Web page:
4th IAA Conference on Dynamics and Control of Space Systems (DyCoSS)

Keynote Speech


Keynote Speaker

Arun K. Misra.jpg

Arun K. Misra is the Thomas Workman Professor in the Department of Mechanical Engineering at McGill University in Montreal, Canada. His research interests lie in the areas of spacecraft dynamics, space robotics, space structures and tethered satellites. He is a Fellow of the American Institute of Aeronauticsand Astronautics (AIAA) as well of the American Astronautical Society (AAS). He has been elected to the International Academy of Astronautics (IAA) and the Canadian Academy of Engineering (CAE). He is a Co-Editor of the journal Acta Astronautica.

Topic: Spacecraft dynamics near a binary asteroid system

Dynamics of a spacecraft around an asteroid is very interesting due to the irregular shape of the asteroids. There have been several studies on the orbital and attitude dynamics of a spacecraft orbiting an asteroid. However, there have been relatively fewer studies on spacecraft dynamics near a binary asteroid system. Many asteroids occur in pairs and there is a plan to send a spacecraft mission to a binary asteroid system in the near future. This paper examines the dynamics of a spacecraft near such a binary system. The three-body problem involving the binary asteroids and the spacecraft has some similarity with the classical three-body problem, but the details can be very different. It is found that in this system more than five Lagrangian-like points can exist. Furthermore, it is also noted that the stability behavior of the orbits around these Lagrangian-like points can be different compared to the conventional CRTBP. The effects of the second and fourth order terms in the gravitational potential are examined. The effect of the solar radiation pressure on the dynamics is also investigated.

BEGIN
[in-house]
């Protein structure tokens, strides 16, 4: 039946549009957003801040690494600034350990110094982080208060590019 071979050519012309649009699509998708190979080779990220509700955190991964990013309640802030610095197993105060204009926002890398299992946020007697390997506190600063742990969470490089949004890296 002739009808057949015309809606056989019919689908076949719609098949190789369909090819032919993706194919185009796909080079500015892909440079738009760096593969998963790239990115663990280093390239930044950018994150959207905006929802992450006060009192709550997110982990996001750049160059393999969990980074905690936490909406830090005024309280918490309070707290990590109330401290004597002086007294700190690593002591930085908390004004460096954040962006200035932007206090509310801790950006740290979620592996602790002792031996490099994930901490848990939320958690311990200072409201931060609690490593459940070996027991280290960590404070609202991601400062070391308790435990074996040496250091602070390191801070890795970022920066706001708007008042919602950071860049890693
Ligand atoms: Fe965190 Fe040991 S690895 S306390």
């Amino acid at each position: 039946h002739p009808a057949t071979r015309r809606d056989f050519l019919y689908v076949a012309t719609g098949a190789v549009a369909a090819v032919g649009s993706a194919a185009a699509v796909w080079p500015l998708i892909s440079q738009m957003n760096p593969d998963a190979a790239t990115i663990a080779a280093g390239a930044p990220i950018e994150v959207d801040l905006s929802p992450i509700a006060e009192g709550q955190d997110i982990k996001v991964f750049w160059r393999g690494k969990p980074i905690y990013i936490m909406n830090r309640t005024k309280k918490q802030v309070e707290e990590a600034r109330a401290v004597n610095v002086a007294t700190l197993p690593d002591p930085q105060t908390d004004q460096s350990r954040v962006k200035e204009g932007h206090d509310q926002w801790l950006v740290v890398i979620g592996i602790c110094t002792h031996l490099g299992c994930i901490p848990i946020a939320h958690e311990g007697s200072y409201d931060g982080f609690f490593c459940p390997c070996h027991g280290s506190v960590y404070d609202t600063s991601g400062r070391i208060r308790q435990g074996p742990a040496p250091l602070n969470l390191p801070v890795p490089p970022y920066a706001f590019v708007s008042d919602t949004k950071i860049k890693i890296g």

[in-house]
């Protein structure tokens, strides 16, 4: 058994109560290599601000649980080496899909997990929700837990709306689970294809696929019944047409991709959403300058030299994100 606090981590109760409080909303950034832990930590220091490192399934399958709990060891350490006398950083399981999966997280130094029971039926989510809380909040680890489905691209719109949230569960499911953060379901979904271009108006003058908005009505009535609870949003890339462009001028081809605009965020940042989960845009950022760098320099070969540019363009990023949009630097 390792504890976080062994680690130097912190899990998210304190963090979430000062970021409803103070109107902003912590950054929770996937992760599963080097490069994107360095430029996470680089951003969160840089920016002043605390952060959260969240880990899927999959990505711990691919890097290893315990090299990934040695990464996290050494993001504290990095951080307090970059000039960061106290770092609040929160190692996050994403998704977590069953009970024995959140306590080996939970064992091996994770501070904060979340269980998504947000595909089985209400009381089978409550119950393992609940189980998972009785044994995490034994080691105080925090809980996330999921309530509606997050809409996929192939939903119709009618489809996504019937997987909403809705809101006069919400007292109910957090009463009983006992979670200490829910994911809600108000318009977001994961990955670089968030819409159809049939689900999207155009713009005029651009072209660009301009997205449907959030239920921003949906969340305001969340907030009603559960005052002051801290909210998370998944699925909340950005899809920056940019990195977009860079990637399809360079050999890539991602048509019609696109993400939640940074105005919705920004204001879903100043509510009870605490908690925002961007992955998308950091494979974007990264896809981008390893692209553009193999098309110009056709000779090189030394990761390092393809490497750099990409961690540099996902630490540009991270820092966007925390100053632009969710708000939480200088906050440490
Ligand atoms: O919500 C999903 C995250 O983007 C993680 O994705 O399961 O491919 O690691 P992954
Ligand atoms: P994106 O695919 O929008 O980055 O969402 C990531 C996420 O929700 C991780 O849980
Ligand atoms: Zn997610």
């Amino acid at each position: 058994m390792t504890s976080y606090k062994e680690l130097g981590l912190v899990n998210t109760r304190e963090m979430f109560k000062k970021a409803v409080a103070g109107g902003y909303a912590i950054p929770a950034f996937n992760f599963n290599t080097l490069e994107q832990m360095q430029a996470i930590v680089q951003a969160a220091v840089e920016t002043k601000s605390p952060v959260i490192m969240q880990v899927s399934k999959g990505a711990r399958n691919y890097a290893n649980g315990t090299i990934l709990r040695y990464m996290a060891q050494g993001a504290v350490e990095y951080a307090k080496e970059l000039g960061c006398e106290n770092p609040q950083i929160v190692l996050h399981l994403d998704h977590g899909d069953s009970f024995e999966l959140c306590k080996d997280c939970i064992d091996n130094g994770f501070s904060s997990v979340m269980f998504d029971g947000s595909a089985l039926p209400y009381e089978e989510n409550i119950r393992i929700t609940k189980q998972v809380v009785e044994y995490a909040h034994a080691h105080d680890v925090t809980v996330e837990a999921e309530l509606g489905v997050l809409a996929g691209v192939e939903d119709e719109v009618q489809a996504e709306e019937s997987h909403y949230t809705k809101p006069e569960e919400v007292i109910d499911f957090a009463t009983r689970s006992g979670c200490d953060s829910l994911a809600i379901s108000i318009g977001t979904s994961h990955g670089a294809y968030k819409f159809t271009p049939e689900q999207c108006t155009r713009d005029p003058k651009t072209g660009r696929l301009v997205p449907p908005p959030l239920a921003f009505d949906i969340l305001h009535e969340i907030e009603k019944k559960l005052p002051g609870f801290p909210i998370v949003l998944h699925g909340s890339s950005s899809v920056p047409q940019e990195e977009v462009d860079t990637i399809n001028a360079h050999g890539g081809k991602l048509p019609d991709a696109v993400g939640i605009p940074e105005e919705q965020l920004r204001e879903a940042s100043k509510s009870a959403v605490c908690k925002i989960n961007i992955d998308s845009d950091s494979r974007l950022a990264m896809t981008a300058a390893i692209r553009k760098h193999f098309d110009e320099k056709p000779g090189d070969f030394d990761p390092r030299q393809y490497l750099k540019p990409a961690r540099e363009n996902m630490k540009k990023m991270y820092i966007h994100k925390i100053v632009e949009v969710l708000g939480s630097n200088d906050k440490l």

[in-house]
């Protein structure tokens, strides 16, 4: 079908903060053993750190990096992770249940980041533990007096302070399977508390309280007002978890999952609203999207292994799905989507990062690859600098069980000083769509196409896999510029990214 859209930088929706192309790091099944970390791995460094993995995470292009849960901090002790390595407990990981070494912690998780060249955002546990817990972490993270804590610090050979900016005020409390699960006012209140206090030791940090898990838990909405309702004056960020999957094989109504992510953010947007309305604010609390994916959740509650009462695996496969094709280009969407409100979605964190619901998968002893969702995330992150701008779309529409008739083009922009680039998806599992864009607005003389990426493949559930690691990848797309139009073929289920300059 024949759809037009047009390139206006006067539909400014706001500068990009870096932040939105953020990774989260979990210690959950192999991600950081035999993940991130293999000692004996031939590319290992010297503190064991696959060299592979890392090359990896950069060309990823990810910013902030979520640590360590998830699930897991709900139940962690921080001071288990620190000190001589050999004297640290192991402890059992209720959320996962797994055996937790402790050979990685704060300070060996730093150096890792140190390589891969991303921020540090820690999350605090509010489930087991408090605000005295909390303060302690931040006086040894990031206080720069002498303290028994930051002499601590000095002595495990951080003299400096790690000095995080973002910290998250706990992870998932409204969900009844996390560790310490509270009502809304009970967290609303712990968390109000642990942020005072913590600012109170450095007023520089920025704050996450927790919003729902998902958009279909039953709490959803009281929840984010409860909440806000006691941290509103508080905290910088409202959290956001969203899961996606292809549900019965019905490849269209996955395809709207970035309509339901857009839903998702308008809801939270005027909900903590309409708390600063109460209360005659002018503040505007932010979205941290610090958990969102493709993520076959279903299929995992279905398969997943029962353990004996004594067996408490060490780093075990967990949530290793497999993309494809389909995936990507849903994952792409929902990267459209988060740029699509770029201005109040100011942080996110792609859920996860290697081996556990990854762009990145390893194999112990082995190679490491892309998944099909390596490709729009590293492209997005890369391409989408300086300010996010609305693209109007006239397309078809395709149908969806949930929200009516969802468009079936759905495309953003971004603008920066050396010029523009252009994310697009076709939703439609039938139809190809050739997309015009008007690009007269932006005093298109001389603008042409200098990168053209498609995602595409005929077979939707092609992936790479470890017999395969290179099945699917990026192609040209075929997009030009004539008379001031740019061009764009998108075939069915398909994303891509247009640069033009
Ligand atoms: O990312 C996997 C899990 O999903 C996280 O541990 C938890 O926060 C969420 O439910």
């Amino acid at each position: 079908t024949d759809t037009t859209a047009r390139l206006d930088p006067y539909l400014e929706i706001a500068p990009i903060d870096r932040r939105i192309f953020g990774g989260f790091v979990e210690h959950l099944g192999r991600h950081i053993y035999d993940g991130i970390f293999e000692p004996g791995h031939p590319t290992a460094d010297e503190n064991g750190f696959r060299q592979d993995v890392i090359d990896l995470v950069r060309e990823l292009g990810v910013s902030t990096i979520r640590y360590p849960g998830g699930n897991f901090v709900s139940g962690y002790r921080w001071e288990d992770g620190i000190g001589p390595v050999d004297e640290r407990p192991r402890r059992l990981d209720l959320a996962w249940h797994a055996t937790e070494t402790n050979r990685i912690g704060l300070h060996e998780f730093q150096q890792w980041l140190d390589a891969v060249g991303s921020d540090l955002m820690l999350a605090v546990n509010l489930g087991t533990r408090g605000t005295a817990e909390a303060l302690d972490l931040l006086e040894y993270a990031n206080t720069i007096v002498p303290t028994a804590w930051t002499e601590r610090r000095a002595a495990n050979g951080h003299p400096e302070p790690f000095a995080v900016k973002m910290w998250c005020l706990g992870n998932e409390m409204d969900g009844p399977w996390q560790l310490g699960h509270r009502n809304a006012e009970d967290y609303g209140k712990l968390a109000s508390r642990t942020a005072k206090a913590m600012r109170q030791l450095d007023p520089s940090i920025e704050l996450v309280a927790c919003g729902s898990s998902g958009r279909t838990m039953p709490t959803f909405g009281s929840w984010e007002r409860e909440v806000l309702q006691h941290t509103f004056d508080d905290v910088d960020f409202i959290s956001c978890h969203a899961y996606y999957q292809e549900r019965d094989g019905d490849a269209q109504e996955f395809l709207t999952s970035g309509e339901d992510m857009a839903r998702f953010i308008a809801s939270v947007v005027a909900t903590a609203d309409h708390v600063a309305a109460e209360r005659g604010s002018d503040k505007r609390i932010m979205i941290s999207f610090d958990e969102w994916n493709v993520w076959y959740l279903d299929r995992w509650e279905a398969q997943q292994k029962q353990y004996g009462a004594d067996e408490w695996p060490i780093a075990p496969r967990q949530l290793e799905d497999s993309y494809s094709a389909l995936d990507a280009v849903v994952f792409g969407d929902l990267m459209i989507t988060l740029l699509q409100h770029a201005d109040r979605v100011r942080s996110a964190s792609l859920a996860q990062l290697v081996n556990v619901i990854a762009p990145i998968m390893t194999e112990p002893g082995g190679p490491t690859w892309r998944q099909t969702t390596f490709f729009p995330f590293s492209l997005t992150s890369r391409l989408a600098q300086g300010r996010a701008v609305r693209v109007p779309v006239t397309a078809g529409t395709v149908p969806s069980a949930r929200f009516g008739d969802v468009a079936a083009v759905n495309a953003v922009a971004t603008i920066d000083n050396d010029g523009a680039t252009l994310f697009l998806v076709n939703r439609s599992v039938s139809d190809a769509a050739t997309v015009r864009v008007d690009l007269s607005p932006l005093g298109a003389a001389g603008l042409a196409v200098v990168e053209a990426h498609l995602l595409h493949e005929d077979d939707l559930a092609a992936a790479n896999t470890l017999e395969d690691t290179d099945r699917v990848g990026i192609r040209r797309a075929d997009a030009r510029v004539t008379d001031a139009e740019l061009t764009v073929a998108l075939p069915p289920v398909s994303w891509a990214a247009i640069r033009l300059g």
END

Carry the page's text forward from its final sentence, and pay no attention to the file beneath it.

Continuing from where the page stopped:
Dr. BONG WIE is Professor of Aerospace Engineering at Iowa State University. He received MS and PhD degrees in aeronautics and astronautics from Stanford University in 1978 and 1981, respectively. In 2006, the AIAA presented Professor Wie with the Mechanics and Control of Flight Award for his innovative research on advanced control of complex spacecraft such as agile imaging satellites equipped with CMGs, solarsails, and large space structures.  He is the author of two AIAA textbooks: “Space Vehicle Dynamics and Control” and“Space Vehicle Guidance, Control, and Astrodynamics.” He has published 200 technical papers, 75 journal articles, and holds three U.S. patents on CMG steering logic. During the past several years, he has been actively involved in astrodynamics, guidance, and control research for deflecting or disrupting hazardous near-Earth Objects.  He was the PI of NIAC Phase 1 and 2 projects (“An Innovative Solution to NASA's NEO Impact Threat Mitigation Grand Challenge and Its Flight Validation Mission Design”)from 2011 through 2014.

Topic: New Two-Phase ZEM/ZEV Feedback Guidance for Marsand Lunar Powered Descent & Landing with Hazard Avoidance and Retargeting